That doesn't sound like a good beginning, does it? It's funny how much sentiment may or may not be conveyed through lines on paper. Or a screen. Oh communication. But isn't that what writing is all about?

I am enjoying it.

But. Yes, there is a but. First I should clarify that I have never read one of Mr. King's books. Never. I know, that makes me a terrible person, or a lousy book-club member or humanitarian, or whatever. Even I, given my natural propensity to things dark and twisted, view it as an oddity. And perhaps I shall pick one up and read it (suggestions? What is the best, or most important fictional work of Little Stevie King?).

Until then, I have only this nonfiction piece to go on - which is, no doubt, different than a writer's fictional work - and thus I wonder about your comment, Jennie, that Lisa was correct about the author's nonfiction writing. Please explain, if you don't mind.

Back to the but. But, I find I like his accounts of the actual writing experience best. Perhaps that's what I'm most interested in, given it is a book by a writer about writing. Some of the early accounts of his childhood experiences seem a little... derived.

I mean yes, children certainly do stupid things. Everyone has tales of their ridiculous childhood (at least most boys do, I'm not sure about the female population). But some of the moments were predictable and contrived to me. The poison ivy, for example. Every boy scout has a tale of someone they knew doing some such, true or not. It's a childhood urban legend, and I saw it coming a mile off. Perhaps these moments are completely true, but I also have to guess at the nature of a writer, who is by definition, a liar. Writers might like to pretend that they're achieving truth through recombination of experience, of art, of ideas - and in a metaphysical sort of manner, yeah that may be accurate. But life doesn't make for great art, great story arcs, or encapsulated themes. That's why it requires recombination by someone with a sense of the desperation innate in humankind to search for meaning in the chaos. And so, writers lie. It works better on paper. And the best of them stab something close to truth, and others... don't.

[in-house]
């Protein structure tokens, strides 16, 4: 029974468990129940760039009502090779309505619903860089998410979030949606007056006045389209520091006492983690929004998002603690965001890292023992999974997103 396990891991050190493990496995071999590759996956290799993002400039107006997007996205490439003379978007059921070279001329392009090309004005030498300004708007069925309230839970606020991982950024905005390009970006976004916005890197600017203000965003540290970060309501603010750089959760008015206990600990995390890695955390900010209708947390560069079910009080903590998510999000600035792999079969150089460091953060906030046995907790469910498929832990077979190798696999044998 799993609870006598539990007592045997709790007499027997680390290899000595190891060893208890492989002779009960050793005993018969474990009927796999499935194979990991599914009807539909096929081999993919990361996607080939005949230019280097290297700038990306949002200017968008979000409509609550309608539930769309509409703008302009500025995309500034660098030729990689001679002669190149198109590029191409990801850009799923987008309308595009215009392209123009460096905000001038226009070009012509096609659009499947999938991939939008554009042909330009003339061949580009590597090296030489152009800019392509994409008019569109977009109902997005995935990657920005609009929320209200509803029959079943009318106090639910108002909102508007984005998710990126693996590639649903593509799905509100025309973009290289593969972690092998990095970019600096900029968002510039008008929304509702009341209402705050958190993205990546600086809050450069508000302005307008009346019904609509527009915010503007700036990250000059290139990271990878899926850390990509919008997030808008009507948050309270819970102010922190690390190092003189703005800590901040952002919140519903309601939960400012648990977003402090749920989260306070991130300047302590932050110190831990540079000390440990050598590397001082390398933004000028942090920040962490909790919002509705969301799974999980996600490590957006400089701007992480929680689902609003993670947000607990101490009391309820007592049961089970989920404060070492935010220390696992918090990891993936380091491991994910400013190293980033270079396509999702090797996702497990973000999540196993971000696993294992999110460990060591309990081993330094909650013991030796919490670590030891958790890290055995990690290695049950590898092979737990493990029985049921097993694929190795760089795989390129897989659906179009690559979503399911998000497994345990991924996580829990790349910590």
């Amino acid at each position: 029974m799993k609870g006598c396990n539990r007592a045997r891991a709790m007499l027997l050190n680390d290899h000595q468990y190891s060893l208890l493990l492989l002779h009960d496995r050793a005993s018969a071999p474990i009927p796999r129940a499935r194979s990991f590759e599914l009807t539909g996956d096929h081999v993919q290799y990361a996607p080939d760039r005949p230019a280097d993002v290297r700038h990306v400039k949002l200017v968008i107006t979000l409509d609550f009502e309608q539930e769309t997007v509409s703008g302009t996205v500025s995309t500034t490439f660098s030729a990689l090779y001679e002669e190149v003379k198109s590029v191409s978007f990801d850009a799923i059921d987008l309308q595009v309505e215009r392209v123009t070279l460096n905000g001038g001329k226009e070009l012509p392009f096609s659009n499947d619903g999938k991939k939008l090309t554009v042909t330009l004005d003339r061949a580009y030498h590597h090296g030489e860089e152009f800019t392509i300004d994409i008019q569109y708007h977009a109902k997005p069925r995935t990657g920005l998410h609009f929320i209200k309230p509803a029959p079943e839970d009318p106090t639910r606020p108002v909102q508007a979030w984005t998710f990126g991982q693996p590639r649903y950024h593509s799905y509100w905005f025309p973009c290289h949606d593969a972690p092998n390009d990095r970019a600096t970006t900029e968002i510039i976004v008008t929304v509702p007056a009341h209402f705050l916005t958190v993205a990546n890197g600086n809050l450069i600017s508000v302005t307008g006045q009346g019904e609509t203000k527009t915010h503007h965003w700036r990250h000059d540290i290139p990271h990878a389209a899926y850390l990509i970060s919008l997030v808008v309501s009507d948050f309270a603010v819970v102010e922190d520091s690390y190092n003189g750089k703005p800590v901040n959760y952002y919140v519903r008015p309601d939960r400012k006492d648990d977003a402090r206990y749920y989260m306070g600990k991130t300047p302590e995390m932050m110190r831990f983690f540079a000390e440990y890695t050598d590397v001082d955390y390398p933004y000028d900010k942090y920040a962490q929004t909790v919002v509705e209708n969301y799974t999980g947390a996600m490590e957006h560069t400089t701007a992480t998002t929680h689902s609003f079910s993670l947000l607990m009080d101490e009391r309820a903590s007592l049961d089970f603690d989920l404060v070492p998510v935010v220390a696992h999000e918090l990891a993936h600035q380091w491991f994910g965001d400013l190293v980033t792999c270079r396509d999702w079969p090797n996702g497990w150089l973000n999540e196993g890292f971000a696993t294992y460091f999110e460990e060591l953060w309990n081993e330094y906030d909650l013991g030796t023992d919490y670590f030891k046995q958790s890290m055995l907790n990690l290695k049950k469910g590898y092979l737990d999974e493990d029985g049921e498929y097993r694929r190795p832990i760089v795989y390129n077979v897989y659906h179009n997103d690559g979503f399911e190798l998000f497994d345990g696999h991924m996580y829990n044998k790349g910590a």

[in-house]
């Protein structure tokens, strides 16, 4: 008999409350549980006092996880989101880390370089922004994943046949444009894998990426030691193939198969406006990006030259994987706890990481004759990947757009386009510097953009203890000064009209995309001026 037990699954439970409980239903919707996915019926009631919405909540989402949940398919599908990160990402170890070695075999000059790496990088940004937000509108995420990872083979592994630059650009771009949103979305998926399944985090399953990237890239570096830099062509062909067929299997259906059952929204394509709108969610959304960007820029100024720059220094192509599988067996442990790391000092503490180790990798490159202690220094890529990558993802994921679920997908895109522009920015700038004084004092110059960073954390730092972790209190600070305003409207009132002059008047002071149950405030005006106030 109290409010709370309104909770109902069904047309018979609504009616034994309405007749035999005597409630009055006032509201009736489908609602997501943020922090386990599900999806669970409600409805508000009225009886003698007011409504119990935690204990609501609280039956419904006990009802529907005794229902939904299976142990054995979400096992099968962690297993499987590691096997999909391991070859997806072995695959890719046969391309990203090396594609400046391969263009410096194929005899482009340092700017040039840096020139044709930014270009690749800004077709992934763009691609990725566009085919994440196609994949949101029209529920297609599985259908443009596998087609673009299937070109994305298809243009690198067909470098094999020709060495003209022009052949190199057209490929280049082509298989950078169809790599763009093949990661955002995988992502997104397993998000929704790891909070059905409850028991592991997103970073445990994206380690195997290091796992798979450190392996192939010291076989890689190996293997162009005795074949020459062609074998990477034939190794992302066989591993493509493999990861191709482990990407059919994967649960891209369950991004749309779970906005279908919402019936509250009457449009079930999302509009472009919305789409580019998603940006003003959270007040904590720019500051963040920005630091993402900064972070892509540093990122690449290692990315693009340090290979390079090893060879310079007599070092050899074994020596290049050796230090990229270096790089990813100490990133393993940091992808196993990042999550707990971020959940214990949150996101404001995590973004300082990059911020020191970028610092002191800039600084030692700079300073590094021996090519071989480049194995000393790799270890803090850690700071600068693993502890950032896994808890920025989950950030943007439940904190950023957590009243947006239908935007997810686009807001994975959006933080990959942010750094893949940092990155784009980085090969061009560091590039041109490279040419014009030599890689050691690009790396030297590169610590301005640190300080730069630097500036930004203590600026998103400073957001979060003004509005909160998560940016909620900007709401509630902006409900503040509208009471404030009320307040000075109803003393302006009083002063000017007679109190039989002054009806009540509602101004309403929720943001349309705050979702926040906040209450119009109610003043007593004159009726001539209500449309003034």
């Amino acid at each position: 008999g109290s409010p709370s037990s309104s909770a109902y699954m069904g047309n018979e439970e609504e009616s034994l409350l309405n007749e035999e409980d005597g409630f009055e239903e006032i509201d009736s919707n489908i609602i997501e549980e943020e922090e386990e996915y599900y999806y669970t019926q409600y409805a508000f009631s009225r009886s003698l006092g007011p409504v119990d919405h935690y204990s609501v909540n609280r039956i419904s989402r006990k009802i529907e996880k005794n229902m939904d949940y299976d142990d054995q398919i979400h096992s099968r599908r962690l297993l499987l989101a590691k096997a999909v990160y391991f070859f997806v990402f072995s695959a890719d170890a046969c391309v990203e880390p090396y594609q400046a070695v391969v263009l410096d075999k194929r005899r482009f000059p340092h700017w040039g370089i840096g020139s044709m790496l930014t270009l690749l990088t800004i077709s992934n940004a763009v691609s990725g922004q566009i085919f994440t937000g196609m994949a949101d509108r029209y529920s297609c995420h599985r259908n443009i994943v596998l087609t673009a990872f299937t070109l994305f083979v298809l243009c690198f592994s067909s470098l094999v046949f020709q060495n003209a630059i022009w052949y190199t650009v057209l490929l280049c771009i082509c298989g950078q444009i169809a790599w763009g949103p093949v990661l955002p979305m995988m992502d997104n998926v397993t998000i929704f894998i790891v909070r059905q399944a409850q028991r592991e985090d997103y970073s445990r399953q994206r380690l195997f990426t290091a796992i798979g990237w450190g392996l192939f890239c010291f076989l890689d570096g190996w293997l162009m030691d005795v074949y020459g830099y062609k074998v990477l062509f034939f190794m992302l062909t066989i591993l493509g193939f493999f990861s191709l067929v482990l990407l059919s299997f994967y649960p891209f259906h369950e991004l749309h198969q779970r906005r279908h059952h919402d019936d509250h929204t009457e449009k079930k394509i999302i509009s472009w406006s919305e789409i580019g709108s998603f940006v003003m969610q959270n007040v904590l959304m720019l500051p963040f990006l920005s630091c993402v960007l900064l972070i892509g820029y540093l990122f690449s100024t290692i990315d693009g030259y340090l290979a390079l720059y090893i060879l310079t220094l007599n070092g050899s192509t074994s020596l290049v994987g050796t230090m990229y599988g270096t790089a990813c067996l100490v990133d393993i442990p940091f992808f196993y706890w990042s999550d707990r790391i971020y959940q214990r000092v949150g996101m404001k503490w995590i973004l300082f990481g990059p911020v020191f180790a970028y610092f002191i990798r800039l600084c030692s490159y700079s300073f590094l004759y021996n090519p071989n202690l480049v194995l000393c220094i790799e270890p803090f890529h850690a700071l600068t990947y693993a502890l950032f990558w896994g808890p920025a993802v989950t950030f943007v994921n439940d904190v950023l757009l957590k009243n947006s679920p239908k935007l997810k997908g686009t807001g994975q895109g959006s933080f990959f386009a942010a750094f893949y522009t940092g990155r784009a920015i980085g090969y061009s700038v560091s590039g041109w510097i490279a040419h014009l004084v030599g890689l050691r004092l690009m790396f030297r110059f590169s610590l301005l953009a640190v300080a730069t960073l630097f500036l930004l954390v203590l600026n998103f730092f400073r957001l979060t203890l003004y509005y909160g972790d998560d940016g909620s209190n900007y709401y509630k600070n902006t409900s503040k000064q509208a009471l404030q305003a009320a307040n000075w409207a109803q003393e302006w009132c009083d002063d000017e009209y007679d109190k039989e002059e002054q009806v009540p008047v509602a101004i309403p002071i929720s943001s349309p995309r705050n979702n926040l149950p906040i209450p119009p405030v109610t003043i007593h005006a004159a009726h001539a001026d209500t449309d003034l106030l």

My point here is, I really like his moments about his ideas, his writing, his creation because to me, those bits feel real. Some of the others that emerge from his foggy childhood read a bit like stories one tells at dinner parties to provoke a reaction, and nobody really cares whether the details are intact since everyone's had a bit too much to drink anyhow.

There. That said, I am enjoying the book. Comments?

Wednesday, September 9, 2009

Born Writers

I picked up my copy of On Writing last night, and I've only just begun reading it, but I already found something that may be worth a bit of discussion. In the introduction of the first section (after the hilarious forwards), when King is explaining his purpose in writing this book, he says this:
"It is, rather, a kind of curriculum vitae--my attempt to show how one writer was formed. Not how one writer was made; I don't believe writers can be made, either by circumstances or by self-will (although I did believe those things once). The equipment comes with the original package." (pg. 4, Mass Market Paperback)